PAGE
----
From solos raw enough to melt the door off an old Cadillac to delicate etudes written for the crows to fly home to, Paul Pigat is a guitarist who can truly play it all. Is he a genteel sideman, unrepentant redneck, sensitive singer/songwriter, classical composer or a Mulligatawny blend of all the above? As unpredictable as your bipolar uncle one minute and as gentle as breaking dawn the next, you’re never quite sure which Paul Pigat you’re going to meet when you put on one of his CDs. But, listen long enough and you’ll realize it really doesn’t matter what he plays. Music this good transcends boundaries and resists any attempts at categorization. And, even if you reached the point where you thought you’d figured Paul Pigat out, by that time he’d have gone and changed on you again. So, perhaps it would be better if we all stopped thinking, buckled up, and held on to enjoy Mr. Pigat’s wild ride for all its worth.

- Andy Ellis.


If Paul Pigat's rockabilly work in Cousin Harley is considered as one end of the musical spectrum, then his release of "Boxcar Campfire" is the total polar opposite. The Vancouver-based guitarist delivers twelve cuts on this set that are deeply-rooted in an era of the blues that brings to mind down-and-out grifters, freight-hopping hobos, and fellows that are always one step ahead of the law.

The songs on this set take a look at Pigat's more reflective and introspective side. Arrangements are, for the most part, sparse, altho he is joined on bass by Tommy Babin, Barry Mirochnick on drums, and Paul Rigby on mandolin.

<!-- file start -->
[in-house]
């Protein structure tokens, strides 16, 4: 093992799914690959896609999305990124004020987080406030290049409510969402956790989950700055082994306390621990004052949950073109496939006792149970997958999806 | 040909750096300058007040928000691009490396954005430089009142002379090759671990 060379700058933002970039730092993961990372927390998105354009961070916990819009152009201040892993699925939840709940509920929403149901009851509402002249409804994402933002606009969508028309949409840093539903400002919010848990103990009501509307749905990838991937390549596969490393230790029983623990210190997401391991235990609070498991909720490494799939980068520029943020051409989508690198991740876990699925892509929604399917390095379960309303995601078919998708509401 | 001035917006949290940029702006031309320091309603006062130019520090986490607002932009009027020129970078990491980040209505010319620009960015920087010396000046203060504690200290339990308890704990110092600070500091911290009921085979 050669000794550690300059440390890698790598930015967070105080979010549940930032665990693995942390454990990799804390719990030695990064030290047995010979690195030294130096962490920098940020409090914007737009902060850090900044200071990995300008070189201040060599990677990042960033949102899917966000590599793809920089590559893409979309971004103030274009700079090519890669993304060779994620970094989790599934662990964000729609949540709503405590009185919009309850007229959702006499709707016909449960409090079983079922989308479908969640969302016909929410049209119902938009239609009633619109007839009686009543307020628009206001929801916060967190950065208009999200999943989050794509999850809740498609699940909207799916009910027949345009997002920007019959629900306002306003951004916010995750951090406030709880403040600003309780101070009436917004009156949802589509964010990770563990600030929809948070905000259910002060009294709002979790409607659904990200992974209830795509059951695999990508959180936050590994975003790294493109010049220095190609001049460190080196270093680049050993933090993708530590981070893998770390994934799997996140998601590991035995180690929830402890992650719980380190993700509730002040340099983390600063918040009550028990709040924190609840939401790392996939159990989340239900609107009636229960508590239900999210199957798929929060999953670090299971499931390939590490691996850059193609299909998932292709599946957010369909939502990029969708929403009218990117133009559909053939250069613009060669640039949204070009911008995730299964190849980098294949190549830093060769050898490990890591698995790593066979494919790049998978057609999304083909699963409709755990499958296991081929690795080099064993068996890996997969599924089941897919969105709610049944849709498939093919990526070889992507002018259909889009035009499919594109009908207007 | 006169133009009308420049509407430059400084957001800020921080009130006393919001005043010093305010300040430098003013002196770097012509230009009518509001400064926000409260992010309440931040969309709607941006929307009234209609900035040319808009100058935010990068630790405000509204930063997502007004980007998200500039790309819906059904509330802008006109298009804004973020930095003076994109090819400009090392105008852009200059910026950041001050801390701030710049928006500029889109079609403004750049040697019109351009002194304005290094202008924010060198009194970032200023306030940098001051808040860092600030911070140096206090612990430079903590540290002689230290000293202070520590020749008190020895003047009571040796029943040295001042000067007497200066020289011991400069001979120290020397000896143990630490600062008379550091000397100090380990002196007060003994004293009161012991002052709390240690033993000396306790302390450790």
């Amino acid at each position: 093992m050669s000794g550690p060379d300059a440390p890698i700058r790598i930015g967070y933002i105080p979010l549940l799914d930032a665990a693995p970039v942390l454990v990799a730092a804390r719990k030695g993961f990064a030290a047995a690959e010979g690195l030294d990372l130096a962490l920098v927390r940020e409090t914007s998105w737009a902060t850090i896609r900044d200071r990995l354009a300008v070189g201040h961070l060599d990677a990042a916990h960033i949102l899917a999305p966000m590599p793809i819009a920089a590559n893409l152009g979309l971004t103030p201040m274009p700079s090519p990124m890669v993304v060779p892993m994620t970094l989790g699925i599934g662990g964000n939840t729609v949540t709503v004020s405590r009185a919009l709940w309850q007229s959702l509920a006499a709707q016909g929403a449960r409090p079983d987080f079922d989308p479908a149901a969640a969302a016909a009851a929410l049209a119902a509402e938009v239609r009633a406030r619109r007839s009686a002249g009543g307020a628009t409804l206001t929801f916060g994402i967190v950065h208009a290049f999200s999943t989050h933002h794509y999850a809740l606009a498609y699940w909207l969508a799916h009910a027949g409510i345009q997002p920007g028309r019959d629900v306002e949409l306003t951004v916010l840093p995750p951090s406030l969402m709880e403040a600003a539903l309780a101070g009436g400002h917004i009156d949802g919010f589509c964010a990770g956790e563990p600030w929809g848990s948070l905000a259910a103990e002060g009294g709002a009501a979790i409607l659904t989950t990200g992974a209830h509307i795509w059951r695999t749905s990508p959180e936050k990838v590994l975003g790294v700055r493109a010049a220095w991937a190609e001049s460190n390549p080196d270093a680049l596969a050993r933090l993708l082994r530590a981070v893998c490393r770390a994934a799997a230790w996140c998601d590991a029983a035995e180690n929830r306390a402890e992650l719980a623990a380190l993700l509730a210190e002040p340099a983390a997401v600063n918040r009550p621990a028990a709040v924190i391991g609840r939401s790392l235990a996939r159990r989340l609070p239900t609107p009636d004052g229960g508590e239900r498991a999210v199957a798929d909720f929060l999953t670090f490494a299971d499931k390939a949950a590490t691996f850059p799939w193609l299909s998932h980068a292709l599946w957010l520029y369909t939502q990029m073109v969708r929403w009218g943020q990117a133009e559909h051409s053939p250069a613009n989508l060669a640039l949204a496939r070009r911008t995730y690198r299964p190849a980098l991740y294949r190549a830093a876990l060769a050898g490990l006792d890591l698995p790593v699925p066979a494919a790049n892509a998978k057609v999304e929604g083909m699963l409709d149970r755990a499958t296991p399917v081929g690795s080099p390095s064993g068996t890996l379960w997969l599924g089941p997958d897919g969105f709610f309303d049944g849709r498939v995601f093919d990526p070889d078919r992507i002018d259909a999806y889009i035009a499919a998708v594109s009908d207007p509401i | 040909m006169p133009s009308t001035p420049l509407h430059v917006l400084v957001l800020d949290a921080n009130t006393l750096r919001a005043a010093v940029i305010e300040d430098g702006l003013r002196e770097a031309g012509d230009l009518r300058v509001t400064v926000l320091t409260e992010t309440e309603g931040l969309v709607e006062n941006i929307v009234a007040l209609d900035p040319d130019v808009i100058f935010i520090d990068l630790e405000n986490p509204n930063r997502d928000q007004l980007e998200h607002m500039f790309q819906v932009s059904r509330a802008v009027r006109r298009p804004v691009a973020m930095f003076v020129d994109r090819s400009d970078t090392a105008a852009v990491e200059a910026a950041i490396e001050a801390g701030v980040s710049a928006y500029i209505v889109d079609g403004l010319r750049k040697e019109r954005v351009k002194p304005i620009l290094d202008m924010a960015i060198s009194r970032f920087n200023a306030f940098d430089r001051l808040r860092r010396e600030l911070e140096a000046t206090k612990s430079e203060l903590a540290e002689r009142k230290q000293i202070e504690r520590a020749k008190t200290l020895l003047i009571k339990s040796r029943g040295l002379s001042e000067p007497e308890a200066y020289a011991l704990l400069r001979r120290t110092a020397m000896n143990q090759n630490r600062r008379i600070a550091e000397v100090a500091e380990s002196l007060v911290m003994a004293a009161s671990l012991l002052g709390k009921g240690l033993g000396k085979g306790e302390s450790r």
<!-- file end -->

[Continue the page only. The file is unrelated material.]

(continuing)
Pigat shows off his banjo chops on "Dig Me A Hole," to bury all his ex-lover's past indiscretions. The lively "Corn Liquor" weaves a yarn of a man who's had a bit too much, urging others to "drink with caution and have a good time!" The light-heartedness continues with Paul, accompanied only on slide dobro, on the sly-and-sexy "Sweet Tooth."

Paul's introspective side shows on "Troubled Mind," an ode to a love affair that has reached its end. And, the foreboding tone of "Nowhere Town" recalls a man who's lost at love and literally feels he has no place left to go.

We had two favorites, too. "Lonesome Whistle" is given an unusually upbeat arrangement here, augmented by mandolin from Paul Rigby. And, in "John Henry Part 2," this man "never drove a spike," opting instead for a more violent lifestyle, as the murderer of his spouse!

Grab a seat around the "Boxcar Campfire," pass the sardines and soda crackers while the Sterno fire heats the pork and beans and be transported to an era that only a great storyteller such as Paul Pigat could bring to life!! Until next time....